Hitachi and Bombardier have announced their plans to establish a Global High Speed Rail Learning Programme. The transport and engineering companies presented their plans at the National College for High Speed Rail in Doncaster, UK. If successful, Bombardier and Hitachi will collaborate closely with the college at its campuses in Doncaster and Birmingham.
Bombardier and Hitachi are in talks with the national college to discuss creating a new high speed rail learning programme that will provide a route for apprentices to achieve degree-level qualifications. The programme could also include placements at international high speed locations in Germany, Italy, Sweden, Japan and the United Kingdom. Specifically, the route would be open to students at the National College for High Speed Rail and to Hitachi and Bombardier recruits.
Hitachi and Bombardier established a joint venture, which they hope will win the contract to build and maintain 54 trains for phase one of HS2. To explain, this phase would see high speed trains running between London and Birmingham. The two companies are already working together to develop a light, quiet, energy efficient train. Its design will maximise passenger comfort and capacity, while travelling at speeds of up to 360km/h. In addition, Hitachi and Bombardier recognise that a project like HS2 will require a new generation of highly skilled experts in design, production and maintenance.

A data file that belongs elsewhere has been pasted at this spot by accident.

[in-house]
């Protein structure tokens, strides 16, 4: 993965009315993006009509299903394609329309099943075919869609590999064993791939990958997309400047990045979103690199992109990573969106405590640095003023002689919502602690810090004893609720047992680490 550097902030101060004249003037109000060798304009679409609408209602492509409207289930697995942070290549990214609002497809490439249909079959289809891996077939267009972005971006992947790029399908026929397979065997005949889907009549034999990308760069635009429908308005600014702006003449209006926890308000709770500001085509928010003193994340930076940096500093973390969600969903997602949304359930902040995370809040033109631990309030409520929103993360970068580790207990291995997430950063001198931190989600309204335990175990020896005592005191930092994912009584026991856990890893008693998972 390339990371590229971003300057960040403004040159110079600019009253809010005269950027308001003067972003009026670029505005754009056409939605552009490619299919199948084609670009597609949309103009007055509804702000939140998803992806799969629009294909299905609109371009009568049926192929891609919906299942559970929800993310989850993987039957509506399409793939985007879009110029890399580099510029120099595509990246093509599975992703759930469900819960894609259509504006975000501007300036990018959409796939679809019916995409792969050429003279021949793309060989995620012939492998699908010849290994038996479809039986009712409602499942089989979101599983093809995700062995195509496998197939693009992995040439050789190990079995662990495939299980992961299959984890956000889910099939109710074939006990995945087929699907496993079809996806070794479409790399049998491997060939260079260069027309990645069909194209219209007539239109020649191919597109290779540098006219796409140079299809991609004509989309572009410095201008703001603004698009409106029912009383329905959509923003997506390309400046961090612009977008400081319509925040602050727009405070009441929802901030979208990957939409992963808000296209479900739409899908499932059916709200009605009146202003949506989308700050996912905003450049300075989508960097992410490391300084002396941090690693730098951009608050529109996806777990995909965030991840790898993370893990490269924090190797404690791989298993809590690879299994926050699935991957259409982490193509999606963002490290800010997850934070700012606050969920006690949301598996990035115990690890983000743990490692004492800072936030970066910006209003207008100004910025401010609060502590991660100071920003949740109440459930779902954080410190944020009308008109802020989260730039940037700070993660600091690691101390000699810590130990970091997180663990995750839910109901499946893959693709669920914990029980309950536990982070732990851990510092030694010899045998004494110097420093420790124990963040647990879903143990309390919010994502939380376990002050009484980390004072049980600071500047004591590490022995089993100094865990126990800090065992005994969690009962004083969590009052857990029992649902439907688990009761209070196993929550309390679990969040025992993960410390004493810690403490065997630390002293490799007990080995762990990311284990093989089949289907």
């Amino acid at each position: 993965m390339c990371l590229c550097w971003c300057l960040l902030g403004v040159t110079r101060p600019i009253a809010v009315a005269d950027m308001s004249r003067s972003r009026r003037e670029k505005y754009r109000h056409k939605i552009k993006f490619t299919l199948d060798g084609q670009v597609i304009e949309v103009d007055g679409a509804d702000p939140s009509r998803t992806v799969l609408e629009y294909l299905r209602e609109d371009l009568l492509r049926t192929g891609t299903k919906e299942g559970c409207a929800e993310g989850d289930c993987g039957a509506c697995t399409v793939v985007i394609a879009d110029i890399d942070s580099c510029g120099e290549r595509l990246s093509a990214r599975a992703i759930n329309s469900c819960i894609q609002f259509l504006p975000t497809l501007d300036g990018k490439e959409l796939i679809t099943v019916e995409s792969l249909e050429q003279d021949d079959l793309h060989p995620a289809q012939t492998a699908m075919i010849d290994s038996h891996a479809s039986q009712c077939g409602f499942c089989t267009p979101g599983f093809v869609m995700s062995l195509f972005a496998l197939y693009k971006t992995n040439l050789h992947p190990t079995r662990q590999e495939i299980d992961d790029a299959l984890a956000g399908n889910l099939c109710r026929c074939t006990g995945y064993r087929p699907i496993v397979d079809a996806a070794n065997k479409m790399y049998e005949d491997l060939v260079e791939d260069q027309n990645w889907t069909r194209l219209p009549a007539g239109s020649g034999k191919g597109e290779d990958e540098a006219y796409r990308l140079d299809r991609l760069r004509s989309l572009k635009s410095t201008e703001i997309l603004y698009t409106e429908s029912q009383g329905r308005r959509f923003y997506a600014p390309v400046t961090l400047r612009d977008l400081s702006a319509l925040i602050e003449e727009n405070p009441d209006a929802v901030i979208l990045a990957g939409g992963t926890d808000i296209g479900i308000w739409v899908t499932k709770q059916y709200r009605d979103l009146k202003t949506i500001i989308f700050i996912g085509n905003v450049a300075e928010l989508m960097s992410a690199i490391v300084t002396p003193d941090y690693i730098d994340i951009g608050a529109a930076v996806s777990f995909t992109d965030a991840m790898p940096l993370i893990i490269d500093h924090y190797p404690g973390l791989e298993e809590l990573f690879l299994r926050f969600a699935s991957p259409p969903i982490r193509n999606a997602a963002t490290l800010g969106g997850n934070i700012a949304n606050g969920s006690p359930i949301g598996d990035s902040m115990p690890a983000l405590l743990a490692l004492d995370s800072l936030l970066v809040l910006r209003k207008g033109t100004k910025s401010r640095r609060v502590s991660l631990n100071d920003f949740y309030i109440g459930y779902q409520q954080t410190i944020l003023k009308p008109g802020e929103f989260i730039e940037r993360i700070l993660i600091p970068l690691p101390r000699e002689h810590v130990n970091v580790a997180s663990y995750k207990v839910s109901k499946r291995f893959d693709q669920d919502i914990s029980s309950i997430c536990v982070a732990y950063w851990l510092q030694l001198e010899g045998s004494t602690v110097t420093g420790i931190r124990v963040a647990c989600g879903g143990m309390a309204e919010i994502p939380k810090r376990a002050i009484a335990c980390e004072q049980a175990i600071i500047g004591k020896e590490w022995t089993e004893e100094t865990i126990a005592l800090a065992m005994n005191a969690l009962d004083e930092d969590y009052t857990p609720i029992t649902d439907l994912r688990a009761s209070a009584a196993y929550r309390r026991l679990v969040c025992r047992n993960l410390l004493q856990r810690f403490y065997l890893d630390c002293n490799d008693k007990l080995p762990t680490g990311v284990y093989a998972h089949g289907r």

The two companies in the joint venture will expand their rail graduate and apprentice schemes. They will focus on diversity and inclusion. Obviously they want to attract the most talented individuals to work on the HS2 project. The current timescale sees phase one of HS2 to open in 2026. After this, the trains will require maintenance for at least 12 years. This means trainees signing up to the high speed rail learning programme have long-term career prospects in the industry.
The contract for HS2 will be awarded in 2020. To clarify, companies are to submit their bids by spring 2019. The contract is worth 2.7 billion GBP. The Department for Transport and the HS2 operator will then work with the successful bidder to design the final rolling stock.
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